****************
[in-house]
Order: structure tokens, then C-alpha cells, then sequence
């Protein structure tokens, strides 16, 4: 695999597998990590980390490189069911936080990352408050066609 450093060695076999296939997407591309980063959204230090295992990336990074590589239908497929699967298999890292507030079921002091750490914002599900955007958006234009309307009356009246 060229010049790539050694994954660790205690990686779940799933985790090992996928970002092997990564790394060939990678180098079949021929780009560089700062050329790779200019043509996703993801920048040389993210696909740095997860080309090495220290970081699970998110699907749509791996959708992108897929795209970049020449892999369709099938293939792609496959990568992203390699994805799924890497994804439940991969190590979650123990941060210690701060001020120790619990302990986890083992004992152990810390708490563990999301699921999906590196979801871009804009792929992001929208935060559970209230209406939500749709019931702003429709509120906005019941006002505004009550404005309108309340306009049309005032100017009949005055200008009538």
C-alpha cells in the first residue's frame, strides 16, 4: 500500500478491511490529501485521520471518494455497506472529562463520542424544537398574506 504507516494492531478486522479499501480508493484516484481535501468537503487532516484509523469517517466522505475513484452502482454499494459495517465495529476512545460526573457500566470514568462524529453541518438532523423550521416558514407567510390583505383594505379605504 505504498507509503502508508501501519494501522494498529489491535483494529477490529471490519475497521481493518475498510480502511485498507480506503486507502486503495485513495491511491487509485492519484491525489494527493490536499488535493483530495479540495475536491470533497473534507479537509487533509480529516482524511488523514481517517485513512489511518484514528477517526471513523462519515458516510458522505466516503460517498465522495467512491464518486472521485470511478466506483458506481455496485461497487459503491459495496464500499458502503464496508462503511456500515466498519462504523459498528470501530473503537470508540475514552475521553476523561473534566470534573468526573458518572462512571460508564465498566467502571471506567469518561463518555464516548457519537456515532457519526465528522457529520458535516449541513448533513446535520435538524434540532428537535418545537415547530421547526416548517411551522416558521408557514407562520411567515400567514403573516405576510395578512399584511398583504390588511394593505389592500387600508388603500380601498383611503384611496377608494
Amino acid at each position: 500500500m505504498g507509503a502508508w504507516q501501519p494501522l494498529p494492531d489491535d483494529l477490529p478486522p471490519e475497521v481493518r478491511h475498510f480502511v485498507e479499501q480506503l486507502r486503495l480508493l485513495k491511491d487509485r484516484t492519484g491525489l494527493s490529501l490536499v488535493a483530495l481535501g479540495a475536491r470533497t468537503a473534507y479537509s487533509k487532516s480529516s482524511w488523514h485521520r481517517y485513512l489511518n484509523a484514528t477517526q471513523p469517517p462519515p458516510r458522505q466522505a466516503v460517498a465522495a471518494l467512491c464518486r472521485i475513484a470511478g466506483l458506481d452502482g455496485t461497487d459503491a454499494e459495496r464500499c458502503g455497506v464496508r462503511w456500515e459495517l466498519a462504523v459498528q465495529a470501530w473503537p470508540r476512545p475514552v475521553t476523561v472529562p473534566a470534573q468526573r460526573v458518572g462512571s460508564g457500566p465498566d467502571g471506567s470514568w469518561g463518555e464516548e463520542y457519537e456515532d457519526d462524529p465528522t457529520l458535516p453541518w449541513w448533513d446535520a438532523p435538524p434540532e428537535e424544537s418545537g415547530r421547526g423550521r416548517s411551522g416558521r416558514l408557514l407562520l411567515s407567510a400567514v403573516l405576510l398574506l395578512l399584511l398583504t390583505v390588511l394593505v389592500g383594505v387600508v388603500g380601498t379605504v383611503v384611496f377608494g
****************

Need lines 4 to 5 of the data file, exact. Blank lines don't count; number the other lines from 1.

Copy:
C-alpha cells in the first residue's frame, strides 16, 4: 500500500478491511490529501485521520471518494455497506472529562463520542424544537398574506 504507516494492531478486522479499501480508493484516484481535501468537503487532516484509523469517517466522505475513484452502482454499494459495517465495529476512545460526573457500566470514568462524529453541518438532523423550521416558514407567510390583505383594505379605504 505504498507509503502508508501501519494501522494498529489491535483494529477490529471490519475497521481493518475498510480502511485498507480506503486507502486503495485513495491511491487509485492519484491525489494527493490536499488535493483530495479540495475536491470533497473534507479537509487533509480529516482524511488523514481517517485513512489511518484514528477517526471513523462519515458516510458522505466516503460517498465522495467512491464518486472521485470511478466506483458506481455496485461497487459503491459495496464500499458502503464496508462503511456500515466498519462504523459498528470501530473503537470508540475514552475521553476523561473534566470534573468526573458518572462512571460508564465498566467502571471506567469518561463518555464516548457519537456515532457519526465528522457529520458535516449541513448533513446535520435538524434540532428537535418545537415547530421547526416548517411551522416558521408557514407562520411567515400567514403573516405576510395578512399584511398583504390588511394593505389592500387600508388603500380601498383611503384611496377608494
Amino acid at each position: 500500500m505504498g507509503a502508508w504507516q501501519p494501522l494498529p494492531d489491535d483494529l477490529p478486522p471490519e475497521v481493518r478491511h475498510f480502511v485498507e479499501q480506503l486507502r486503495l480508493l485513495k491511491d487509485r484516484t492519484g491525489l494527493s490529501l490536499v488535493a483530495l481535501g479540495a475536491r470533497t468537503a473534507y479537509s487533509k487532516s480529516s482524511w488523514h485521520r481517517y485513512l489511518n484509523a484514528t477517526q471513523p469517517p462519515p458516510r458522505q466522505a466516503v460517498a465522495a471518494l467512491c464518486r472521485i475513484a470511478g466506483l458506481d452502482g455496485t461497487d459503491a454499494e459495496r464500499c458502503g455497506v464496508r462503511w456500515e459495517l466498519a462504523v459498528q465495529a470501530w473503537p470508540r476512545p475514552v475521553t476523561v472529562p473534566a470534573q468526573r460526573v458518572g462512571s460508564g457500566p465498566d467502571g471506567s470514568w469518561g463518555e464516548e463520542y457519537e456515532d457519526d462524529p465528522t457529520l458535516p453541518w449541513w448533513d446535520a438532523p435538524p434540532e428537535e424544537s418545537g415547530r421547526g423550521r416548517s411551522g416558521r416558514l408557514l407562520l411567515s407567510a400567514v403573516l405576510l398574506l395578512l399584511l398583504t390583505v390588511l394593505v389592500g383594505v387600508v388603500g380601498t379605504v383611503v384611496f377608494g